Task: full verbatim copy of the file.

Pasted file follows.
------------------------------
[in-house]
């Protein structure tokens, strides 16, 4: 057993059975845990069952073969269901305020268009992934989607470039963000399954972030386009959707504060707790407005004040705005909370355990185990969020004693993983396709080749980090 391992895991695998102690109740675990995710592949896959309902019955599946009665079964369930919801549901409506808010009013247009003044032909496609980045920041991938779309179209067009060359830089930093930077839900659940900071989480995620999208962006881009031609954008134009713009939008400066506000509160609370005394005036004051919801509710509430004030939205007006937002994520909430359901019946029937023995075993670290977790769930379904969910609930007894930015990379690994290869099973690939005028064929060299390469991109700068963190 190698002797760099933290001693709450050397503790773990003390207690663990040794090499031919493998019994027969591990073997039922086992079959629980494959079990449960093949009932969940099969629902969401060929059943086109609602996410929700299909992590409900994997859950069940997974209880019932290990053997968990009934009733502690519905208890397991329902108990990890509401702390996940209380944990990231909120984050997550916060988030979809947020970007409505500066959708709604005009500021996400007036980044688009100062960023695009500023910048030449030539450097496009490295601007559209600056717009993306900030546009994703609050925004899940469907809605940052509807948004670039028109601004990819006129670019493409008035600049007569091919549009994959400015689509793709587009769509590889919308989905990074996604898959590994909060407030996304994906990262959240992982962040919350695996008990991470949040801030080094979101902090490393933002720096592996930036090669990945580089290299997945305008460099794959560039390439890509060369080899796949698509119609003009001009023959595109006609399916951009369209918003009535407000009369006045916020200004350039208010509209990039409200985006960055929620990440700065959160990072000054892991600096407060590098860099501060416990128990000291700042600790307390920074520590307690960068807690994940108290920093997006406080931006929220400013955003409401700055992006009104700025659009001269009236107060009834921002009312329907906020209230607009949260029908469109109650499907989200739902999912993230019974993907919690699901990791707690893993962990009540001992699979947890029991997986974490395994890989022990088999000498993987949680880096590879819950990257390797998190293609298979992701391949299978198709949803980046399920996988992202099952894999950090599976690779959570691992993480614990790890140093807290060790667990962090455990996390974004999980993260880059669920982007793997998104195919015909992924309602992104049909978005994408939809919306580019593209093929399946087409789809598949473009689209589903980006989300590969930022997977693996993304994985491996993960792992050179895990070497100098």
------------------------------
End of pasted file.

[in-house]
């Protein structure tokens, strides 16, 4: 057993059975845990069952073969269901305020268009992934989607470039963000399954972030386009959707504060707790407005004040705005909370355990185990969020004693993983396709080749980090 391992895991695998102690109740675990995710592949896959309902019955599946009665079964369930919801549901409506808010009013247009003044032909496609980045920041991938779309179209067009060359830089930093930077839900659940900071989480995620999208962006881009031609954008134009713009939008400066506000509160609370005394005036004051919801509710509430004030939205007006937002994520909430359901019946029937023995075993670290977790769930379904969910609930007894930015990379690994290869099973690939005028064929060299390469991109700068963190 190698002797760099933290001693709450050397503790773990003390207690663990040794090499031919493998019994027969591990073997039922086992079959629980494959079990449960093949009932969940099969629902969401060929059943086109609602996410929700299909992590409900994997859950069940997974209880019932290990053997968990009934009733502690519905208890397991329902108990990890509401702390996940209380944990990231909120984050997550916060988030979809947020970007409505500066959708709604005009500021996400007036980044688009100062960023695009500023910048030449030539450097496009490295601007559209600056717009993306900030546009994703609050925004899940469907809605940052509807948004670039028109601004990819006129670019493409008035600049007569091919549009994959400015689509793709587009769509590889919308989905990074996604898959590994909060407030996304994906990262959240992982962040919350695996008990991470949040801030080094979101902090490393933002720096592996930036090669990945580089290299997945305008460099794959560039390439890509060369080899796949698509119609003009001009023959595109006609399916951009369209918003009535407000009369006045916020200004350039208010509209990039409200985006960055929620990440700065959160990072000054892991600096407060590098860099501060416990128990000291700042600790307390920074520590307690960068807690994940108290920093997006406080931006929220400013955003409401700055992006009104700025659009001269009236107060009834921002009312329907906020209230607009949260029908469109109650499907989200739902999912993230019974993907919690699901990791707690893993962990009540001992699979947890029991997986974490395994890989022990088999000498993987949680880096590879819950990257390797998190293609298979992701391949299978198709949803980046399920996988992202099952894999950090599976690779959570691992993480614990790890140093807290060790667990962090455990996390974004999980993260880059669920982007793997998104195919015909992924309602992104049909978005994408939809919306580019593209093929399946087409789809598949473009689209589903980006989300590969930022997977693996993304994985491996993960792992050179895990070497100098």